Disability insurance for the self-employed

Insure you can stay afloat with either a short-term or long-term disability insurance policy.

Last updated:

We value our editorial independence, basing our comparison results, content and reviews on objective analysis without bias. But we may receive compensation when you click links on our site. Learn more about how we make money from our partners.

Statistics show that one in four Americans will become temporarily disabled at some point in their careers and will be forced to take time off work. While many businesses offer disability policies to their employees, self-employed individuals don’t have that luxury. However, you can still purchase an individual disability insurance policy.

Compare disability insurance providers

Updated November 21st, 2019
Name Product Short term Long term Waiting period Benefit period
30 - 365 days
Up to ages 65 & 67 or 1, 2, 5, 10 years
Policygenius Disability Insurance
Policygenius Disability Insurance
60 - 365 days
Up to ages 65 & 67 or 2, 5, 10 years
30 - 365 days
Up to ages 65, 67 & 70 or 1, 2, 5, 10 years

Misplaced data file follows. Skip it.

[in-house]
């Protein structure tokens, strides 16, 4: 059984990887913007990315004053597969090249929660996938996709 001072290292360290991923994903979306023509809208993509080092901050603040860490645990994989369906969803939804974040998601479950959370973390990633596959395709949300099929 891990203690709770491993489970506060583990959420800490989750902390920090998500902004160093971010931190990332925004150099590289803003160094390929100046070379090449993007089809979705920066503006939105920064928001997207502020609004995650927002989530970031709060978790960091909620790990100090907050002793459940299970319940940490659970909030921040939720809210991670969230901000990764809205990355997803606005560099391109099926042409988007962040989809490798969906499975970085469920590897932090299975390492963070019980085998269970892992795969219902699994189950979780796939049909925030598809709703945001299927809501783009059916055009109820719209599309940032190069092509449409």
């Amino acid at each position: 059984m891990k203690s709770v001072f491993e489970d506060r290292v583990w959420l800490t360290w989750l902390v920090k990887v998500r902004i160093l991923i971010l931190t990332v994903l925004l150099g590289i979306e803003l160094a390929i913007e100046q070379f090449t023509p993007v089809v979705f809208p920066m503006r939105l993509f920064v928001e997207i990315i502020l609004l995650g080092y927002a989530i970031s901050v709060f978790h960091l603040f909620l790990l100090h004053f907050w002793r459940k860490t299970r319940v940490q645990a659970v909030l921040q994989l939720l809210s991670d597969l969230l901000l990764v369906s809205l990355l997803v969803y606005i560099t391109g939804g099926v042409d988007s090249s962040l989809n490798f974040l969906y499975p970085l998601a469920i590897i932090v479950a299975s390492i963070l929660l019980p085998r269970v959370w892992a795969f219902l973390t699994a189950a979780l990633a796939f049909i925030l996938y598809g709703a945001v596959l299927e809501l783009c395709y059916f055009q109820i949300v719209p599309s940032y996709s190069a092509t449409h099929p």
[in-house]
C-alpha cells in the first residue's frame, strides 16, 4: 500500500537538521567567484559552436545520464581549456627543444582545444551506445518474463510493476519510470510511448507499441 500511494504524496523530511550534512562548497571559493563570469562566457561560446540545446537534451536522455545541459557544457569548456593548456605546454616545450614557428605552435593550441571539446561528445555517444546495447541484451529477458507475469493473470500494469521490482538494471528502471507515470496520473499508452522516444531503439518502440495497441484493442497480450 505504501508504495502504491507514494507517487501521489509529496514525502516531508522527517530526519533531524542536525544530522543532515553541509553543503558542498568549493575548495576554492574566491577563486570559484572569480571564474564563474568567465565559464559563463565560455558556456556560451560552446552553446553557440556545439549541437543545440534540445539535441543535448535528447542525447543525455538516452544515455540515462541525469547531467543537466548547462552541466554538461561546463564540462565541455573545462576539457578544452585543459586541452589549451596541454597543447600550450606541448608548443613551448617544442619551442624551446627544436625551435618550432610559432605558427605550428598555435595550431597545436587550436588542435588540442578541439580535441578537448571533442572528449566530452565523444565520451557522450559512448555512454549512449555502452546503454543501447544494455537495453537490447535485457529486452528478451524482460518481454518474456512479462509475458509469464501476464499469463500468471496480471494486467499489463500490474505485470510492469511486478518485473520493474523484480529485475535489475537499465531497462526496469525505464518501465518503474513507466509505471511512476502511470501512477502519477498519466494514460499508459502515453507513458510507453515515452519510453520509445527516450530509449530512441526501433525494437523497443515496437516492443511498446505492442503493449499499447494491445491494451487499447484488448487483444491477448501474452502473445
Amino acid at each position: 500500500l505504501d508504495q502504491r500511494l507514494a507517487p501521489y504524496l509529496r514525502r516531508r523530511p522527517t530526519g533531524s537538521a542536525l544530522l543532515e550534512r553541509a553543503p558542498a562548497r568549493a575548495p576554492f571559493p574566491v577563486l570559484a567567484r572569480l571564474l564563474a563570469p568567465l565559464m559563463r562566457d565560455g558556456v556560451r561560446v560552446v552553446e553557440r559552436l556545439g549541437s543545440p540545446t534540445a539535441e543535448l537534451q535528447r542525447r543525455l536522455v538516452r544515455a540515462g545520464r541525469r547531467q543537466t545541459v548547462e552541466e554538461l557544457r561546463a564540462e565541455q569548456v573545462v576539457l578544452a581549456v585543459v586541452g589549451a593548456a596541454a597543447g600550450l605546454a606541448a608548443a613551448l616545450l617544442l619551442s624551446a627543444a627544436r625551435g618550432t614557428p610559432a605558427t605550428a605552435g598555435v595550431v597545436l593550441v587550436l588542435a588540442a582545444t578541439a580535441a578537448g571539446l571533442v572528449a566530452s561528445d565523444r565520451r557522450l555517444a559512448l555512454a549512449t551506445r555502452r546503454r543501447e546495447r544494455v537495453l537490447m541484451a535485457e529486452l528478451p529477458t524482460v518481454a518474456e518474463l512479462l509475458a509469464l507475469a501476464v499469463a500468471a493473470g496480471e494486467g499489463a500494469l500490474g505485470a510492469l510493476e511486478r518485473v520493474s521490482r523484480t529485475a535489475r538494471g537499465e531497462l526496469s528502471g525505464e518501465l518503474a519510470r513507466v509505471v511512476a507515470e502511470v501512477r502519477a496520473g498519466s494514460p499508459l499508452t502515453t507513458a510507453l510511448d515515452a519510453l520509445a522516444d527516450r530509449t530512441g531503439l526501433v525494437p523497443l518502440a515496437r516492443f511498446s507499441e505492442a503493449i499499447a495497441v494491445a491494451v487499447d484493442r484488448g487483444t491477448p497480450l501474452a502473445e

LeverageRx is a digital lending and insurance marketplace exclusively for medical professionals.

Compare up to 4 providers

Can I get disability insurance if I’m self-employed?

Yes, and some companies will require you to prove you’ve earned sufficient income for two years before you can buy a long term disability policy.

If you are thinking about becoming self-employed but still have a regular job, you can still purchase a policy before making the jump to self-employment.

How much coverage do I need?

The simple answer is, as much as you can afford. It’s important to note that disability policies rarely offer 100% income replacement. The typical range is between 40% to 80%, with the amount depending on the type of policy you choose.

To get a dollar amount, you’ll need to look at a few things:

  • Your monthly salary
  • The minimum amount you’ll need to keep your business running
  • How much your dependents require

Knowing these things will help you decide the bare minimum you’ll need to replace if you become disabled.

Short-term disability insurance for the self-employed